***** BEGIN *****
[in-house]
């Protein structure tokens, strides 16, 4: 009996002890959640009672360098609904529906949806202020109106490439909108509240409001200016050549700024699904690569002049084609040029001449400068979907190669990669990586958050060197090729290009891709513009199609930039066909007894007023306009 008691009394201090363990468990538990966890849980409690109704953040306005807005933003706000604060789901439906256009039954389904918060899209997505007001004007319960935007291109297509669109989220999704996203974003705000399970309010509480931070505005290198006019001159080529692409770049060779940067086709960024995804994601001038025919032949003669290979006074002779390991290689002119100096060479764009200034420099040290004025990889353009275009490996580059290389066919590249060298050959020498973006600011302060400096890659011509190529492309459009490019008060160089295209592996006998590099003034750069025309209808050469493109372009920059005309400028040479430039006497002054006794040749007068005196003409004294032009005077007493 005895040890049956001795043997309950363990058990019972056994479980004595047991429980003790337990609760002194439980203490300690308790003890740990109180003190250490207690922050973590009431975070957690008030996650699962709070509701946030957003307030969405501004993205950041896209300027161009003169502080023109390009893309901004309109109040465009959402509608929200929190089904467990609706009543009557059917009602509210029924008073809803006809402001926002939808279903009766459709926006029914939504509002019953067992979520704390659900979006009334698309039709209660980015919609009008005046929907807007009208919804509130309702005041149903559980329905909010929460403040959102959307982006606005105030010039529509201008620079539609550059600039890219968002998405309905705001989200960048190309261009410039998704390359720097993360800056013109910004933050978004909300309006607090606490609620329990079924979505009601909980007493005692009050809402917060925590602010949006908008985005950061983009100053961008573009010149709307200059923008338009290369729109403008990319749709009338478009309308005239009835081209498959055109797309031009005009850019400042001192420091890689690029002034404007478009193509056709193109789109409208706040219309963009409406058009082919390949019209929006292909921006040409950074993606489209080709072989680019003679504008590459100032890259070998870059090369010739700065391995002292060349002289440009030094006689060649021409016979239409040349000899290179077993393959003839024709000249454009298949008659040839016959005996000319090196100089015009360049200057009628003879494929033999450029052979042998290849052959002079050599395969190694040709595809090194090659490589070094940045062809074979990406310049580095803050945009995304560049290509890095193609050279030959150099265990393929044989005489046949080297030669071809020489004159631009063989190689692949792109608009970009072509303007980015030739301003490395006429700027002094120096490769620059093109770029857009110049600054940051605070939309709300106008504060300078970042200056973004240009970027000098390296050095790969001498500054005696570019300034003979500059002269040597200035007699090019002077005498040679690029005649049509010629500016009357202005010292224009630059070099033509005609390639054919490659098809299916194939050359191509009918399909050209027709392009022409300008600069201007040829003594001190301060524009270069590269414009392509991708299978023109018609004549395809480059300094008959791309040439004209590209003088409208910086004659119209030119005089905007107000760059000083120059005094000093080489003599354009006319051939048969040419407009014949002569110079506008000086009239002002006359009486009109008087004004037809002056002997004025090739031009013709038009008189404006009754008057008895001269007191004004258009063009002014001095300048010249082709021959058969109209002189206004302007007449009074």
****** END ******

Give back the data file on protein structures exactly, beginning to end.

[in-house]
């Protein structure tokens, strides 16, 4: 009996002890959640009672360098609904529906949806202020109106490439909108509240409001200016050549700024699904690569002049084609040029001449400068979907190669990669990586958050060197090729290009891709513009199609930039066909007894007023306009 008691009394201090363990468990538990966890849980409690109704953040306005807005933003706000604060789901439906256009039954389904918060899209997505007001004007319960935007291109297509669109989220999704996203974003705000399970309010509480931070505005290198006019001159080529692409770049060779940067086709960024995804994601001038025919032949003669290979006074002779390991290689002119100096060479764009200034420099040290004025990889353009275009490996580059290389066919590249060298050959020498973006600011302060400096890659011509190529492309459009490019008060160089295209592996006998590099003034750069025309209808050469493109372009920059005309400028040479430039006497002054006794040749007068005196003409004294032009005077007493 005895040890049956001795043997309950363990058990019972056994479980004595047991429980003790337990609760002194439980203490300690308790003890740990109180003190250490207690922050973590009431975070957690008030996650699962709070509701946030957003307030969405501004993205950041896209300027161009003169502080023109390009893309901004309109109040465009959402509608929200929190089904467990609706009543009557059917009602509210029924008073809803006809402001926002939808279903009766459709926006029914939504509002019953067992979520704390659900979006009334698309039709209660980015919609009008005046929907807007009208919804509130309702005041149903559980329905909010929460403040959102959307982006606005105030010039529509201008620079539609550059600039890219968002998405309905705001989200960048190309261009410039998704390359720097993360800056013109910004933050978004909300309006607090606490609620329990079924979505009601909980007493005692009050809402917060925590602010949006908008985005950061983009100053961008573009010149709307200059923008338009290369729109403008990319749709009338478009309308005239009835081209498959055109797309031009005009850019400042001192420091890689690029002034404007478009193509056709193109789109409208706040219309963009409406058009082919390949019209929006292909921006040409950074993606489209080709072989680019003679504008590459100032890259070998870059090369010739700065391995002292060349002289440009030094006689060649021409016979239409040349000899290179077993393959003839024709000249454009298949008659040839016959005996000319090196100089015009360049200057009628003879494929033999450029052979042998290849052959002079050599395969190694040709595809090194090659490589070094940045062809074979990406310049580095803050945009995304560049290509890095193609050279030959150099265990393929044989005489046949080297030669071809020489004159631009063989190689692949792109608009970009072509303007980015030739301003490395006429700027002094120096490769620059093109770029857009110049600054940051605070939309709300106008504060300078970042200056973004240009970027000098390296050095790969001498500054005696570019300034003979500059002269040597200035007699090019002077005498040679690029005649049509010629500016009357202005010292224009630059070099033509005609390639054919490659098809299916194939050359191509009918399909050209027709392009022409300008600069201007040829003594001190301060524009270069590269414009392509991708299978023109018609004549395809480059300094008959791309040439004209590209003088409208910086004659119209030119005089905007107000760059000083120059005094000093080489003599354009006319051939048969040419407009014949002569110079506008000086009239002002006359009486009109008087004004037809002056002997004025090739031009013709038009008189404006009754008057008895001269007191004004258009063009002014001095300048010249082709021959058969109209002189206004302007007449009074």